John and Bill were always racing ahead, leaving fixed lines in place. The next day, while Todd rested, John headed down the East Ledges to spare our precious water. Bill rapped back down the wall to continue shooting photos.
Days blurred into each other, and though we were often very tired, it seemed natural to be so far above the ground. Todd’s rest day was to jug up Bill’s line and belay me as I worked the short exit pitch to Long Ledge. The following day, he headed up the middle of the Headwall. To warm up and chase away the jitters, he climbed 20 feet above a piece and jumped, dramatically hurling himself into the void. He repeated this “warm-up” a half-dozen times, until it became more fun than scary. The next go saw Todd flow through the difficulties to win the beauty.
After laboriously repairing the flappers and cuts in my fingers with Super Glue, I was able to free the last pitch of the Headwall—a short 5.13 pitch onto Long Ledge, where I stood laughing and waving my arms like a lunatic. We spent the rest of the day rappelling back to the camp under the Great Roof to pack up. Bill jumared to the top of El Cap to head down for another photographic assignment.
From under the roof below the Headwall, we slowly hauled our gear to Long Ledge. It was late, but we yearned for the prize, so, leaving our gear, we climbed the last three pitches (5.10-5.11). We then rapped back to Long Ledge and spent the most satisfying bivy of our lives eating the extra Pop-Tarts, drinking lots of water, and discussing the finer quotes from Louis L’Amour.
The next morning we started hauling our freight to the rim. First over the rim, I threw a loop over the top of a colossal 7-foot block. We had already used the block for the top belay, as had decades of other Salathé climbers. About 15 feet off to the left and at foot level was a rusty fixed piton, a standard angle driven sideways into a 1-inch groove. Nearly the entire piton was exposed, and I could only clip it with the skinniest carabiner I had. I also plugged in a Number 1 Friend in the crack along the base of the block and attached Todd’s line to both of those.
While Todd ascended, I used the block as the hauling anchor as well as my tie-in. Being paranoid, I also clipped into the rope tied to the lousy piton. As the two haulbags, connected end to end, arrived at the rim, I waited for Todd. When he was standing next to me, I clipped him into my tether loop, removed the #1 Friend, and lifted the haulbags, and Todd reached down and grabbed the trailing haulbag to bring it over the edge.
We heard a terrible basso profundo grinding noise. Glancing over our shoulders, we saw the giant block moving toward the edge, only two feet away. I’m not exactly clear about what happened next. Todd remembered me putting my hands out and yelling, “No!” I remember Todd trying to get rightwards away from the block, but he was stopped by our tether.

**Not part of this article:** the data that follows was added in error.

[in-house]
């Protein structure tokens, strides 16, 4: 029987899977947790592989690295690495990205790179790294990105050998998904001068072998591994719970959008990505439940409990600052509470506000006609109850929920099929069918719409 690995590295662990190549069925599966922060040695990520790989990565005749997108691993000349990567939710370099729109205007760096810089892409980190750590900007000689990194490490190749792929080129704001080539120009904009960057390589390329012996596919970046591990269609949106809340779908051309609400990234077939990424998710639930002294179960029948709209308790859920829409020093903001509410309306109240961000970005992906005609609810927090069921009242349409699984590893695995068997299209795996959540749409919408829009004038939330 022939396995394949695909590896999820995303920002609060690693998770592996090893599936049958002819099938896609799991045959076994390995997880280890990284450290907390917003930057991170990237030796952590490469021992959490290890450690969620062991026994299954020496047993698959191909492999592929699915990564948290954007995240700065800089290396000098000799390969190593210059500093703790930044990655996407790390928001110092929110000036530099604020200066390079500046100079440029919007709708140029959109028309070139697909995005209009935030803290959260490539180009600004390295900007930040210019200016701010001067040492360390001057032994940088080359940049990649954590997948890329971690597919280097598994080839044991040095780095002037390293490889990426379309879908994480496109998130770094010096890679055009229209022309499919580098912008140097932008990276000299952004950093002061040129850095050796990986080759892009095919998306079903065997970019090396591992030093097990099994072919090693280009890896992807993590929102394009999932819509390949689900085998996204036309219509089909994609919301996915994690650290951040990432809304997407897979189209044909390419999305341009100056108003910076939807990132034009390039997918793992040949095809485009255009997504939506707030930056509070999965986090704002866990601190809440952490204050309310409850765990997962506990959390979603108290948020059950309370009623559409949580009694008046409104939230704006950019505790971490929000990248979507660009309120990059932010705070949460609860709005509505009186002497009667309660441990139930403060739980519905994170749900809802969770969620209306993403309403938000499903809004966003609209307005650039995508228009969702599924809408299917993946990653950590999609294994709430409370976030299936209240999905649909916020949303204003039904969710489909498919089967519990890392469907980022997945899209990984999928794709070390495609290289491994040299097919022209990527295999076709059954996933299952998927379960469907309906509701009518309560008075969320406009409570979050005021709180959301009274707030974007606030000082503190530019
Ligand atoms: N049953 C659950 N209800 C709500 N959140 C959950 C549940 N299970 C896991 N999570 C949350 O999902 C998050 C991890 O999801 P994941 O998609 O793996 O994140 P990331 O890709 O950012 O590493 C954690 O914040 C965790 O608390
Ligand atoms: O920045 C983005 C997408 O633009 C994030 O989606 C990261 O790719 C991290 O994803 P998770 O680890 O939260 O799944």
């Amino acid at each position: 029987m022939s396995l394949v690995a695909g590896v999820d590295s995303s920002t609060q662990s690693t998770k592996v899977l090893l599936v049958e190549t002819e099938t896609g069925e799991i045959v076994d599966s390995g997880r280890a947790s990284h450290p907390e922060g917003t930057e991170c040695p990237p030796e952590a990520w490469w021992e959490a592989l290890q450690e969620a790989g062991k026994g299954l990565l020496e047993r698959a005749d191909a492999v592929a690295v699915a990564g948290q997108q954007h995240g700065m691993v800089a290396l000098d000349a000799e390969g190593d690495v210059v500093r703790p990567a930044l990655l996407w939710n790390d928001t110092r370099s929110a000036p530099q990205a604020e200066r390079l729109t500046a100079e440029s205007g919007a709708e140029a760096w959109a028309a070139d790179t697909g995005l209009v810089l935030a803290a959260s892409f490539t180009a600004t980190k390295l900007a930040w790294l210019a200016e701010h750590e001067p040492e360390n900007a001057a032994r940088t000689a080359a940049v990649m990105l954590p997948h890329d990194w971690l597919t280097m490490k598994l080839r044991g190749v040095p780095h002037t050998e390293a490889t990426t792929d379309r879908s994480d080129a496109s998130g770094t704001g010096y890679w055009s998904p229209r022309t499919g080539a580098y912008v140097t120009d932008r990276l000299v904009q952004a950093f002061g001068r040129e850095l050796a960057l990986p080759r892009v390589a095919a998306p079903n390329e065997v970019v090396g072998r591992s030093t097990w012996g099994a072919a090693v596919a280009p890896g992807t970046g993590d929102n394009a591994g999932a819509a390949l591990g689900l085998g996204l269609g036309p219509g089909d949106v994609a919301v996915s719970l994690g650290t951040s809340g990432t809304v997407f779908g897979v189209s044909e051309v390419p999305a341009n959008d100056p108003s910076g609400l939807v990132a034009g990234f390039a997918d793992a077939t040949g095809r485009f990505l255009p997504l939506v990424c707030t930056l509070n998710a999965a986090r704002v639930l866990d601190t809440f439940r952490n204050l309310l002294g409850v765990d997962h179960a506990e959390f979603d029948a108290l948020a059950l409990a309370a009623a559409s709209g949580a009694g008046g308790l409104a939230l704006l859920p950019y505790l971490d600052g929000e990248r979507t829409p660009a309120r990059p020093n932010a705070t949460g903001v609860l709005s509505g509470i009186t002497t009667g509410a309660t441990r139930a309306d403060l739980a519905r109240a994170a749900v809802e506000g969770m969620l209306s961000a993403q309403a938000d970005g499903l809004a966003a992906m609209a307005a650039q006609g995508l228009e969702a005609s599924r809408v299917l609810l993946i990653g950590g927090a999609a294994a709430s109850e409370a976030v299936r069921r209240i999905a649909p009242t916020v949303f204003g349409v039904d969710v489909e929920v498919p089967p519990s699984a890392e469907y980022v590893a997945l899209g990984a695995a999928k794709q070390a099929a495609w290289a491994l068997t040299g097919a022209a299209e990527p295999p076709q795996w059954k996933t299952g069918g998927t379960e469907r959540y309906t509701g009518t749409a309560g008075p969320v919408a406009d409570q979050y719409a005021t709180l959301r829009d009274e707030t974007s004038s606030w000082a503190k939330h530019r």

I remember the two of us being battered together, and the horror of seeing my best friend knocked wildly off the edge, and then the block toppled onto my left leg and squeegeed me off the rim. There was a loud crack like a rifle shot. Trying to stop my slide by palming the cliff, I was pulled over the rounded edge, saw the incredible drop, and felt bones breaking.
As I slid over, I thought, This is really going to hurt … and that my folks would believe I had wasted my life by climbing, when it was exactly the opposite. Then everything stopped spinning, and I was dangling just below the edge.
Everything was in tatters, ropes pinched off and fused—it appeared that they had all been cut. I was afraid to touch anything, and sick to know Todd had probably just hit the talus.
A startling gasp sounded below me, followed by a desperate, “Get the rope!”
As gingerly as possible, I hauled myself over the top using the rope clipped to the old piton, and soon a bloody hand on a crushed ascender slid over the rim. The giant rock had cut all of the ropes tied to the big rock but, somehow, not the line to the rusty piton from which we both dangled. I helped Todd up, and we lay there hurting for a long time. Now that we weren’t falling, all I wanted was for the pain to stop. We were terrified because Todd was having trouble breathing, and his pelvis hurt badly. My leg, broken and gouged, approached a crescendo of pain.
When we did get up, we discovered that Todd had been held by one of his ascenders. Apparently, the rock had scraped over the ascender, and that small and now gouged and bent piece of metal had kept Todd’s rope from cutting. We coiled the remaining rope (the haul line) and started down the East Ledges. Todd could only walk by grabbing a handful of his pants to help lift his leg and swing it forward. We would later learn that the part of his pelvis that was broken held the ligament needed to lift the leg. I couldn’t weight my left leg, so mostly sat and scooted along. A descent that usually took us just under two hours required almost seven.